Wednesday’s breakfast was a treat in itself, eaten on the roof terrace of the hotel and overlooking the town in all directions, the stone buildings lit beautifully by the morning sun. Today would be a long riding day of around 50km so I was sure to fill up on pastries, fruit and yoghurt (I’ll be honest, I tend to ‘fill up’ at every meal!) before we walked down to the horses. This riding day was on country tracks, through cork oak forests and across some open fields, the smell of wild mint, rosemary and fennel scenting the air. Before lunch we had a fabulous blast across the open field with everyone spread out which brought a smile to all our faces, then we walked and cooled the horses down before reaching our lunch stop in the pine trees. Miguel had set up a table for us and provided water to wash our hands before eating and this time there was even strong local brandy to go in your post-lunch coffee if you wished! The afternoon was, as Petra had informed us, slower going with more hilly and rocky paths to be navigated. We rode amongst bamboo which was significantly taller than us and our horses, creating a jungle, and we admired an impressive lake and watered the horses before beginning a long, slow walk to the spa hotel. This walk is the only part of the ride which became a little tedious, though it is unavoidable in order to reach the hotel where the horses have permanent wooden stalls waiting for them. We took our boots and chaps off outside the hotel entrance and were each provided with a pair of slippers to wear to our rooms. We were soon in the jacuzzi, unwinding before dinner, and we slept well. The only downside here would be the frosted glass doors to the bathrooms which don’t hide much – my roommate and I soon came to an agreement to look the other way!
Thursday was to be a long day and the slowest of the week. We did have to cover some long stretches of road during the morning but there were very few cars and nice scenery and buildings to be seen. After the first few hours of riding we stopped for a picnic lunch by the river at St Llorenc de la Muga, a beautiful little town with lovely stone bridges. We sat on the saddle blankets and tucked into our lunch, sipping wine and talking about the area, before rinsing hands in the crystal clear water of the river and walking into town for a better look. The streets were spotlessly clean with all the buildings, fountains and the church incredibly well maintained. It was a lovely place to sit and enjoy a drink at a café before strolling back to our horses for an afternoon of climbing.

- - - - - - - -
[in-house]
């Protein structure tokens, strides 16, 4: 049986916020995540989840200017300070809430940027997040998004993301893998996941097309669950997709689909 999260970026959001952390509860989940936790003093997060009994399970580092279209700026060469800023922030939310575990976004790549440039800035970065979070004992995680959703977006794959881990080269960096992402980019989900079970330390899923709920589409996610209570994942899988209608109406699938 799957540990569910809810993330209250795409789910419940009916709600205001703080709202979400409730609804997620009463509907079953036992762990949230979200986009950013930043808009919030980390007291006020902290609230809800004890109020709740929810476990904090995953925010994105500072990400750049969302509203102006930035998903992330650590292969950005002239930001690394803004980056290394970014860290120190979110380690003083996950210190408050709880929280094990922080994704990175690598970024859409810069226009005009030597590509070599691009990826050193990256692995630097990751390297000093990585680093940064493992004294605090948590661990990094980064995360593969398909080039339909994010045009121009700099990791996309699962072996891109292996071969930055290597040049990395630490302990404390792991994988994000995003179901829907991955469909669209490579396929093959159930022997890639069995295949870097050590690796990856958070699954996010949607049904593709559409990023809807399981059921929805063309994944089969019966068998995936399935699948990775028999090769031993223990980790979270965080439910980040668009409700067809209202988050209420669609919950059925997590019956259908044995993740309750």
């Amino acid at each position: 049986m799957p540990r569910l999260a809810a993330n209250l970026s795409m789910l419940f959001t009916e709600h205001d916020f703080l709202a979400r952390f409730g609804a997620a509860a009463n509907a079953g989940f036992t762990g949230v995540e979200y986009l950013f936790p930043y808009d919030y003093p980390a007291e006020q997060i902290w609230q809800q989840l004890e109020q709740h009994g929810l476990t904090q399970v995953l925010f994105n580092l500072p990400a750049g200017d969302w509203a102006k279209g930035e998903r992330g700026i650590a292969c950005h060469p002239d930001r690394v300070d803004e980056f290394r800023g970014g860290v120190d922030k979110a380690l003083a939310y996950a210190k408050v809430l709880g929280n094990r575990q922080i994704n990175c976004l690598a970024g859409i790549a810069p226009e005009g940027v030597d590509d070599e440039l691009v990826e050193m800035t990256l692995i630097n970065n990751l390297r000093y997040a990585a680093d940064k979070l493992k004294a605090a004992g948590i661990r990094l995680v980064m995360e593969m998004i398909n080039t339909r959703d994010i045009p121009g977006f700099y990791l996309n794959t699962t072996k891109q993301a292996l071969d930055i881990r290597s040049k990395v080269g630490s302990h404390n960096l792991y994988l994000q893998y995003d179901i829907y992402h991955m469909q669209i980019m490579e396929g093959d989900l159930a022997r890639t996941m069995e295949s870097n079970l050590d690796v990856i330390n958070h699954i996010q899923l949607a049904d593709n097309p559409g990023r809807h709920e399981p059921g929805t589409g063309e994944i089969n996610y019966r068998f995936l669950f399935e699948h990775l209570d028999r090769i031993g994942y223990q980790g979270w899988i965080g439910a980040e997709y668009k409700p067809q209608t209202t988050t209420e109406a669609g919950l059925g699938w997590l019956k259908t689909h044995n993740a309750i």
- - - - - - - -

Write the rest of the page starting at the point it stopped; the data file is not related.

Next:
Before we mounted up Petra briefed us on the afternoon as there would be a point where we needed to dismount and lead the horses down a steep slope, across some rocky riverbed and then up a step of rock about two feet high. Petra gave clear instructions as to how to tie the reins up safely to ensure the horses did not get tangled and when the time came, the horses were wonderful and hopped up the step with ease… except mine of course. Al-Hattal is younger than most of the other horses and prefers to take his time on tough ground, so we waited at the back and took it slowly. Upon reaching the step he decided he wasn’t 100% sure whether he really wanted to jump up and I could hear the others calling for me, wondering whether my horse and I had disappeared into the Catalan wilderness forever… “Holly? Are you there? Are you OK?!”. But with some encouragement and a bit of scrambling around, legs akimbo (mine and his), we were soon up on good ground again and marching on to meet the others. We were soon back on board to ride some tough mountain paths, including riding down a short but very steep dip which would send the heart of a nervous rider into palpitations. The horses took it all in their stride and were extremely sure-footed, their energy never ceasing to amaze me as we climbed on and on. Just as I thought they should be getting weary Petra gave the signal for a canter and off we went, cantering up the steep slope as if the horses were fresh out of their paddock! I couldn’t believe how they bounded up the mountain path so willingly and how they covered the rough ground without issue. After this exhilarating uphill blast we slowed up and headed for the overnight paddocks, not realising that a traditional Catalan music group would be waiting to greet us, playing instruments which sounded very similar to a Scottish bagpipe! Al-Hattal was completely baffled as to why we were being serenaded but he soon lost interest when he spotted his dinner waiting for him. It transpired that we were staying on the land of one of the musicians and it just happened to be his turn to host their group practice that evening! It was a pleasure to hear them play for us as we fed and cared for our horses.